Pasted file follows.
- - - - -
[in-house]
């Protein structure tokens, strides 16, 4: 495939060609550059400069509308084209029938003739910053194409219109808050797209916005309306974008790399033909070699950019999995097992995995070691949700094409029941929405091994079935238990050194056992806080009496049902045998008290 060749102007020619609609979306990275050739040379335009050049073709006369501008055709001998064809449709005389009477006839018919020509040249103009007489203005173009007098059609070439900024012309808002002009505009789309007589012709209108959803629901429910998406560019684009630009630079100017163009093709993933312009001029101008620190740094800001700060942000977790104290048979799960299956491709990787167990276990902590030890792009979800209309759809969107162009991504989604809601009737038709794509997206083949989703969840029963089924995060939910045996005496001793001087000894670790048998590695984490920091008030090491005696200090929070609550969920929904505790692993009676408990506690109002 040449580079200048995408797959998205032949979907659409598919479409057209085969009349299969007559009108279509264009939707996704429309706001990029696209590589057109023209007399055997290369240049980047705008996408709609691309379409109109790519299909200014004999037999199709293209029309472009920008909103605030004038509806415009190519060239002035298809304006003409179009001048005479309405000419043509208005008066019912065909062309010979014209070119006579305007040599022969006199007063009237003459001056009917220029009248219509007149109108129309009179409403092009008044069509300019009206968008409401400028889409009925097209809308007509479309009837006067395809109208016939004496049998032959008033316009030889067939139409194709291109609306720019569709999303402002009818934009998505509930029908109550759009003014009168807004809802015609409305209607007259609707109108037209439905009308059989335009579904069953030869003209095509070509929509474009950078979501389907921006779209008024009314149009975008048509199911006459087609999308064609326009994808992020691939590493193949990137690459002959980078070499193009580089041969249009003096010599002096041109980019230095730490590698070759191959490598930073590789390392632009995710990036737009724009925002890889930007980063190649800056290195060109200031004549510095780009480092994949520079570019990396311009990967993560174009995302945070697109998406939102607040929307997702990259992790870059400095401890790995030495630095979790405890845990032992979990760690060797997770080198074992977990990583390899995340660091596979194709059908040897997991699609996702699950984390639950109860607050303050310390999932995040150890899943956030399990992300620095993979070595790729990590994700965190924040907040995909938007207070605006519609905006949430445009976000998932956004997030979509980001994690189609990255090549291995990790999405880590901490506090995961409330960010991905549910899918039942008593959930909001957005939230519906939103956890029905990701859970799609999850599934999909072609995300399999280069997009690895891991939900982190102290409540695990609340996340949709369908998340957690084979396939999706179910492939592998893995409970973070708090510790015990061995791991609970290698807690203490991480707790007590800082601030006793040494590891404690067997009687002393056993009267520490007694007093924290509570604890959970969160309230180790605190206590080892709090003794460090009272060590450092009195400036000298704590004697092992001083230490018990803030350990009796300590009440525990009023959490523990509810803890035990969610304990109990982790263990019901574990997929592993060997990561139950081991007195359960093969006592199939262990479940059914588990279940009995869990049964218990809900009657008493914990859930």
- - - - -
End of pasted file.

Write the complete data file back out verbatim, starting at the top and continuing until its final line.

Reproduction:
[in-house]
């Protein structure tokens, strides 16, 4: 495939060609550059400069509308084209029938003739910053194409219109808050797209916005309306974008790399033909070699950019999995097992995995070691949700094409029941929405091994079935238990050194056992806080009496049902045998008290 060749102007020619609609979306990275050739040379335009050049073709006369501008055709001998064809449709005389009477006839018919020509040249103009007489203005173009007098059609070439900024012309808002002009505009789309007589012709209108959803629901429910998406560019684009630009630079100017163009093709993933312009001029101008620190740094800001700060942000977790104290048979799960299956491709990787167990276990902590030890792009979800209309759809969107162009991504989604809601009737038709794509997206083949989703969840029963089924995060939910045996005496001793001087000894670790048998590695984490920091008030090491005696200090929070609550969920929904505790692993009676408990506690109002 040449580079200048995408797959998205032949979907659409598919479409057209085969009349299969007559009108279509264009939707996704429309706001990029696209590589057109023209007399055997290369240049980047705008996408709609691309379409109109790519299909200014004999037999199709293209029309472009920008909103605030004038509806415009190519060239002035298809304006003409179009001048005479309405000419043509208005008066019912065909062309010979014209070119006579305007040599022969006199007063009237003459001056009917220029009248219509007149109108129309009179409403092009008044069509300019009206968008409401400028889409009925097209809308007509479309009837006067395809109208016939004496049998032959008033316009030889067939139409194709291109609306720019569709999303402002009818934009998505509930029908109550759009003014009168807004809802015609409305209607007259609707109108037209439905009308059989335009579904069953030869003209095509070509929509474009950078979501389907921006779209008024009314149009975008048509199911006459087609999308064609326009994808992020691939590493193949990137690459002959980078070499193009580089041969249009003096010599002096041109980019230095730490590698070759191959490598930073590789390392632009995710990036737009724009925002890889930007980063190649800056290195060109200031004549510095780009480092994949520079570019990396311009990967993560174009995302945070697109998406939102607040929307997702990259992790870059400095401890790995030495630095979790405890845990032992979990760690060797997770080198074992977990990583390899995340660091596979194709059908040897997991699609996702699950984390639950109860607050303050310390999932995040150890899943956030399990992300620095993979070595790729990590994700965190924040907040995909938007207070605006519609905006949430445009976000998932956004997030979509980001994690189609990255090549291995990790999405880590901490506090995961409330960010991905549910899918039942008593959930909001957005939230519906939103956890029905990701859970799609999850599934999909072609995300399999280069997009690895891991939900982190102290409540695990609340996340949709369908998340957690084979396939999706179910492939592998893995409970973070708090510790015990061995791991609970290698807690203490991480707790007590800082601030006793040494590891404690067997009687002393056993009267520490007694007093924290509570604890959970969160309230180790605190206590080892709090003794460090009272060590450092009195400036000298704590004697092992001083230490018990803030350990009796300590009440525990009023959490523990509810803890035990969610304990109990982790263990019901574990997929592993060997990561139950081991007195359960093969006592199939262990479940059914588990279940009995869990049964218990809900009657008493914990859930």